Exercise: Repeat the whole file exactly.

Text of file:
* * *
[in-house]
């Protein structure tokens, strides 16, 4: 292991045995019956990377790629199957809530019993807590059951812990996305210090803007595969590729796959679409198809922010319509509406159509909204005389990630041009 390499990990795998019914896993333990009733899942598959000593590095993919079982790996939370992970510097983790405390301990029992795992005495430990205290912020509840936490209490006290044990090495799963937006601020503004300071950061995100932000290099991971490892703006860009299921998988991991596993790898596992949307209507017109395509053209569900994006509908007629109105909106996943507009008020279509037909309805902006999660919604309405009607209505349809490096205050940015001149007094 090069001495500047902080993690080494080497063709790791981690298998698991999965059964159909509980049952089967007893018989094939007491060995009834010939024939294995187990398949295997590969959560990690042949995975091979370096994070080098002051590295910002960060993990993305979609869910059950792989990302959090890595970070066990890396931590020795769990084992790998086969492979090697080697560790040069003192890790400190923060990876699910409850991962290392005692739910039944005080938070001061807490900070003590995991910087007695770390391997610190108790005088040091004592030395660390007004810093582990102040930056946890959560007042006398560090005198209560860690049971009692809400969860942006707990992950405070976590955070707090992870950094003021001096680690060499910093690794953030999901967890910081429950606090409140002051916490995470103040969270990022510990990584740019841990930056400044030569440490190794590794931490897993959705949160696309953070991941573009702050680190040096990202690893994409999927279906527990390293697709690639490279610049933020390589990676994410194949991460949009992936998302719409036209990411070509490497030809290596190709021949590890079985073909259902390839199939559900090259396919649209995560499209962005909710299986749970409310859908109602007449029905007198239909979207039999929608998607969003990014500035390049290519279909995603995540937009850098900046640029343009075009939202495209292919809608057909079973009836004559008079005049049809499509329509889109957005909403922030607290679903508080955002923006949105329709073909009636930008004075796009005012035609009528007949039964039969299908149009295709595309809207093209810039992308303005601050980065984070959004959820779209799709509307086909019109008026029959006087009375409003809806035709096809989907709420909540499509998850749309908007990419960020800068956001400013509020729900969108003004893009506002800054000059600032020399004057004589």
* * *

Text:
[in-house]
């Protein structure tokens, strides 16, 4: 292991045995019956990377790629199957809530019993807590059951812990996305210090803007595969590729796959679409198809922010319509509406159509909204005389990630041009 390499990990795998019914896993333990009733899942598959000593590095993919079982790996939370992970510097983790405390301990029992795992005495430990205290912020509840936490209490006290044990090495799963937006601020503004300071950061995100932000290099991971490892703006860009299921998988991991596993790898596992949307209507017109395509053209569900994006509908007629109105909106996943507009008020279509037909309805902006999660919604309405009607209505349809490096205050940015001149007094 090069001495500047902080993690080494080497063709790791981690298998698991999965059964159909509980049952089967007893018989094939007491060995009834010939024939294995187990398949295997590969959560990690042949995975091979370096994070080098002051590295910002960060993990993305979609869910059950792989990302959090890595970070066990890396931590020795769990084992790998086969492979090697080697560790040069003192890790400190923060990876699910409850991962290392005692739910039944005080938070001061807490900070003590995991910087007695770390391997610190108790005088040091004592030395660390007004810093582990102040930056946890959560007042006398560090005198209560860690049971009692809400969860942006707990992950405070976590955070707090992870950094003021001096680690060499910093690794953030999901967890910081429950606090409140002051916490995470103040969270990022510990990584740019841990930056400044030569440490190794590794931490897993959705949160696309953070991941573009702050680190040096990202690893994409999927279906527990390293697709690639490279610049933020390589990676994410194949991460949009992936998302719409036209990411070509490497030809290596190709021949590890079985073909259902390839199939559900090259396919649209995560499209962005909710299986749970409310859908109602007449029905007198239909979207039999929608998607969003990014500035390049290519279909995603995540937009850098900046640029343009075009939202495209292919809608057909079973009836004559008079005049049809499509329509889109957005909403922030607290679903508080955002923006949105329709073909009636930008004075796009005012035609009528007949039964039969299908149009295709595309809207093209810039992308303005601050980065984070959004959820779209799709509307086909019109008026029959006087009375409003809806035709096809989907709420909540499509998850749309908007990419960020800068956001400013509020729900969108003004893009506002800054000059600032020399004057004589």